The evidence in the impeachment trial strongly suggested that the President used his power in an attempt to coerce a foreign power into interfering in the election based on false claims of corruption against Biden.

And as President, Trump has relentlessly attacked institutions that have held him to account and countered his false narratives, including the courts, the press, US intelligence agencies and independent government watchdogs. Casting doubt on election institutions is consistent with his normal behavior.

For his entire life in business before he entered politics, Trump bent rules, laws, traditions and ethics. His willingness to do so now signals that he is prepared to do anything within his power to win the election. And it suggests that he’s also willing to drag the country through a corrosive period of legal and political brinkmanship if the election is close.

If he loses power in such circumstances, Trump’s tactics could sow a sense of grievance and disenfranchisement among his voters that would shatter his successors’ attempts to forge unity and could damage US democracy for years ahead.

A politically motivated reversal

The President introduced a new caveat to his opposition to mail-in voting on Wednesday that may reflect concern among Republicans that he risks suppressing his own vote in several tight swing states.

If the system is up and running in a state with a Republican, and presumably pro-Trump governor, it’s fine. Elsewhere, it’s mired in fraud.

“In Florida, they’ve done a very good job with it. In Nevada, it would be a disaster. In New York, it’s been a disaster. In many other places, it’s been a total catastrophe,” Trump claimed on Wednesday in one of those rare flashes of candor that perfectly reveals his true motives.

Arizona’s Republican Gov. Doug Ducey walked a fine line when he met Trump at the White House.

“In Arizona, we’re going to do it right. It will be free and fair. It will be difficult, if not impossible, to cheat. And it will be easy to vote,” he said, noting that 78% of Grand Canyon Staters already voted by mail.

But he also warned: “This is no time to experiment. This is a time to go with the tried and true, and in Arizona, our system works very well.”

The President has made multiple false claims about fraud in mail-in voting. He has warned that the process is vulnerable to forgery and that ballots will be illegally printed and fraudulently signed and that foreign powers will find it easy to inject millions of false voting papers into the system.

US intelligence officials last week discounted the possibility that foreign nations could flood the election with fake ballots.

There is little evidence that mail-in voting is any more susceptible to fraud than any other kind of voting. And irregularities remain exceedingly rare in US elections, according to multiple academic studies.

View 2020 presidential election polling

Trump also makes a flawed distinction between absentee ballots and mail-in ballots. And he claimed on “Fox and Friends” Wednesday for instance that in Nevada “anybody that ever walked” will get a ballot. That’s not true – the state plans to send out ballots to all active registered voters who can only be adult citizens of the United States. The President is making claims of fraud in New York primary elections in which counting has been slow. But there’s no evidence there’s cheating.

Like all the conspiracy theories that he’s advanced in office, it doesn’t matter from his point of view if he is being truthful. Trump’s goal is to create uncertainty and doubt among voters about the election in order to advance his political goals and destroy any objective view of reality.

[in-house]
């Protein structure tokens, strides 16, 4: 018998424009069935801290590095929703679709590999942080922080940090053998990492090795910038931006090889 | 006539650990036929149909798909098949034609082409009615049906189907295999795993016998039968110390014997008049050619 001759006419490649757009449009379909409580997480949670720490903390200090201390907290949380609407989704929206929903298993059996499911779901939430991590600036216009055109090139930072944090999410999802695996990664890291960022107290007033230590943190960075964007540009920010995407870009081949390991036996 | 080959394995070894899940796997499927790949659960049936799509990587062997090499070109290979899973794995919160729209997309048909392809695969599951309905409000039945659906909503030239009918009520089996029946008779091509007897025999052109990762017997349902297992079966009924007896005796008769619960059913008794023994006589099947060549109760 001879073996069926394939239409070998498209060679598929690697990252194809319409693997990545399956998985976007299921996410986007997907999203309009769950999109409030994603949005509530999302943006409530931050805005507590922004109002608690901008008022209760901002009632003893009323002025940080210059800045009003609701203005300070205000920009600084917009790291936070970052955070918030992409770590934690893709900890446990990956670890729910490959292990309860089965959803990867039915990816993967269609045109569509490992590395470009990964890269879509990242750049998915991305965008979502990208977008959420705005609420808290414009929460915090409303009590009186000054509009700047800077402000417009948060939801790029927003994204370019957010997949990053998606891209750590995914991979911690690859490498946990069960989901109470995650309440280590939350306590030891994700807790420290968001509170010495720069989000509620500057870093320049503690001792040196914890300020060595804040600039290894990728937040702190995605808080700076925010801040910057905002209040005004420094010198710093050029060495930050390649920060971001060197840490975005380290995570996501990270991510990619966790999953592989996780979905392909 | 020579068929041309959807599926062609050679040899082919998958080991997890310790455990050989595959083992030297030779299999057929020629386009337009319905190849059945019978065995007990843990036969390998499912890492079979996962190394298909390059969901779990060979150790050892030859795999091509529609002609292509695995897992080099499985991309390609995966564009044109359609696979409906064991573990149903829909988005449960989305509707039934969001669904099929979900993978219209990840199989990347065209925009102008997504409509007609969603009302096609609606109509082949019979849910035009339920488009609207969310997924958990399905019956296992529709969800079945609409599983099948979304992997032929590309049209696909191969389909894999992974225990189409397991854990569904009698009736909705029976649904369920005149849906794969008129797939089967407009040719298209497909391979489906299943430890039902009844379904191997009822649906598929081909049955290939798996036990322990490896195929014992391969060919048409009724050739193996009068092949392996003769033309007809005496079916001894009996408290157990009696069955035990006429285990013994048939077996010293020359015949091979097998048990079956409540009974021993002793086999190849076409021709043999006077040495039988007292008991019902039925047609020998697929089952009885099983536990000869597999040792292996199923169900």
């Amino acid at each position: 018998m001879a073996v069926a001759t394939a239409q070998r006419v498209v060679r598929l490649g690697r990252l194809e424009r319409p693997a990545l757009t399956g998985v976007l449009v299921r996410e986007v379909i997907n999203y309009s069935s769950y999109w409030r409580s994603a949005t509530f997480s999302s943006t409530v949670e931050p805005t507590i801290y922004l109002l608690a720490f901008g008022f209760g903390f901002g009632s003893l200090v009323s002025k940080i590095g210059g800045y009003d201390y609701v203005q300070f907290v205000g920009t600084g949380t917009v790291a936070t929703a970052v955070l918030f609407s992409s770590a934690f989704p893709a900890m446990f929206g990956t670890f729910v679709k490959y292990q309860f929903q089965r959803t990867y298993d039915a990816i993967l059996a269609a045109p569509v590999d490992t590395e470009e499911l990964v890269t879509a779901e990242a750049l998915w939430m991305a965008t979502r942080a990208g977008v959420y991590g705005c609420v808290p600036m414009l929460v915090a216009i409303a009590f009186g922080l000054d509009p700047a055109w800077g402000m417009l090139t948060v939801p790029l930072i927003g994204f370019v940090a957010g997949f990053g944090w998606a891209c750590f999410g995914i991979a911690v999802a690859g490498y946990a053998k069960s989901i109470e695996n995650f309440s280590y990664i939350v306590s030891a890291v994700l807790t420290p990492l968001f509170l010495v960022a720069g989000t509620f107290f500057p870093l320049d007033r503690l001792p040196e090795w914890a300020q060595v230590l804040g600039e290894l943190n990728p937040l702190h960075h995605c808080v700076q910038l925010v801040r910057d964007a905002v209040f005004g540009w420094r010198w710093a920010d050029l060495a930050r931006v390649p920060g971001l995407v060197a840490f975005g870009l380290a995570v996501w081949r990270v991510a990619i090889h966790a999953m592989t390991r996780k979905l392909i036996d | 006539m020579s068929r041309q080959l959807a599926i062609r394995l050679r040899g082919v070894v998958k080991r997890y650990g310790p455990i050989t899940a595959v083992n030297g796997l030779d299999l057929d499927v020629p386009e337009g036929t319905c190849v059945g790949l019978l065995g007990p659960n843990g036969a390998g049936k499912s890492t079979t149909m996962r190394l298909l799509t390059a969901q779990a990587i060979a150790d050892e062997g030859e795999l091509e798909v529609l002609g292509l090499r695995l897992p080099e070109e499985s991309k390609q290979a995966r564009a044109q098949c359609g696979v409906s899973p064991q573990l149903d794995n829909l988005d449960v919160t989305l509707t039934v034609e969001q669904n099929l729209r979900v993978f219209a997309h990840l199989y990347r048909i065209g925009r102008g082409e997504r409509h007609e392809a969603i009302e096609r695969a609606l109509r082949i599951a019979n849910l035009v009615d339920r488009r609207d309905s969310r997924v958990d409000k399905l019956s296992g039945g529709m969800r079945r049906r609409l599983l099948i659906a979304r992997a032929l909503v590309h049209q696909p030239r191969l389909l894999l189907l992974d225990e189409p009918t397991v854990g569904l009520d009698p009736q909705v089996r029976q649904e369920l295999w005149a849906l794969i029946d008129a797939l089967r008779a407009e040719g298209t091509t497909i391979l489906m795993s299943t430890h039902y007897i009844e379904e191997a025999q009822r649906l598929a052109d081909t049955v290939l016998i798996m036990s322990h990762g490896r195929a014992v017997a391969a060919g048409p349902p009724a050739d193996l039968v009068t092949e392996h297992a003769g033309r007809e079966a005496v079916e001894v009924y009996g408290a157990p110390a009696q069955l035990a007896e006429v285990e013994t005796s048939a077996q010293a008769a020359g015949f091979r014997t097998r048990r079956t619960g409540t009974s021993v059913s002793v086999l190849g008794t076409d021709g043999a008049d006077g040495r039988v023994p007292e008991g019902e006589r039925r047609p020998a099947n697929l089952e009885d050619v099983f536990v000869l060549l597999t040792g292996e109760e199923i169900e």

If the President was really concerned about the efficiency of the election machinery, he could do something about it. Instead, it has been congressional Democrats along with a few Republicans who have pushed to increase funding for the election in stimulus bills.

The President has tweeted that there is no way that the Post Office could “handle the Traffic of Mail-In Votes without preparation.”

But the agency said in a statement on Monday that it had “ample” capacity to meet projected election demand.

The appointment of a Trump loyalist, Louis DeJoy, to head the agency was a warning flare for Democrats. A slowing of delivery times by new procedures has sparked so far unproven accusations of a deliberate effort to delay the distribution of mail-in ballots. And Trump has resisted efforts to offer more funding to the USPS, with which he has held a long-term grudge.

Debate maneuvering

Trump, as he trails Biden in most polls, has a strong incentive to maximize the televised chances for him to goad his opponent into a disastrous mistake. His campaign on Wednesday asked the Commission on Presidential Debates for a fourth encounter – in a legitimate attempt to press for changes.

But its motives are questionable since pro-Trump figures on conservative media have launched a baseless campaign to portray Biden as running away from debates.

“Joe Biden will be there. We await Donald Trump’s decision – and perhaps the president should put as much time into managing COVID as does into this,” Biden spokesman Andrew Bates said in a statement on Wednesday.

Campaigns often squabble about moderators. But the Trump campaign is again pushing boundaries.

On Wednesday, the President’s camp released a list of suggested moderators including down-the-line journalists such as Norah O’Donnell and Major Garrett of CBS. But it also featured several Fox anchors known for friendly treatment of the President, such as Maria Bartiromo and radio host Hugh Hewitt, who just penned a strongly pro-Trump op-ed in The Washington Post.

This gambit prepared the way to falsely paint other potential mainstream moderators who have exposed Trump’s lies as biased – and to therefore lessen the possibility the President will be held accountable in debates.

Once, again, as with the campaign against mail-in voting, and the potential use of the people’s house – the White House – as a political backdrop, the Trump campaign appears to be pushing for advantage outside reasonable limits.

There is a clear attempt to erode the arrangements that have guaranteed a peaceful transfer of power for generations, and to offer him a way out should his own hyperbolic predictions of success not materialize.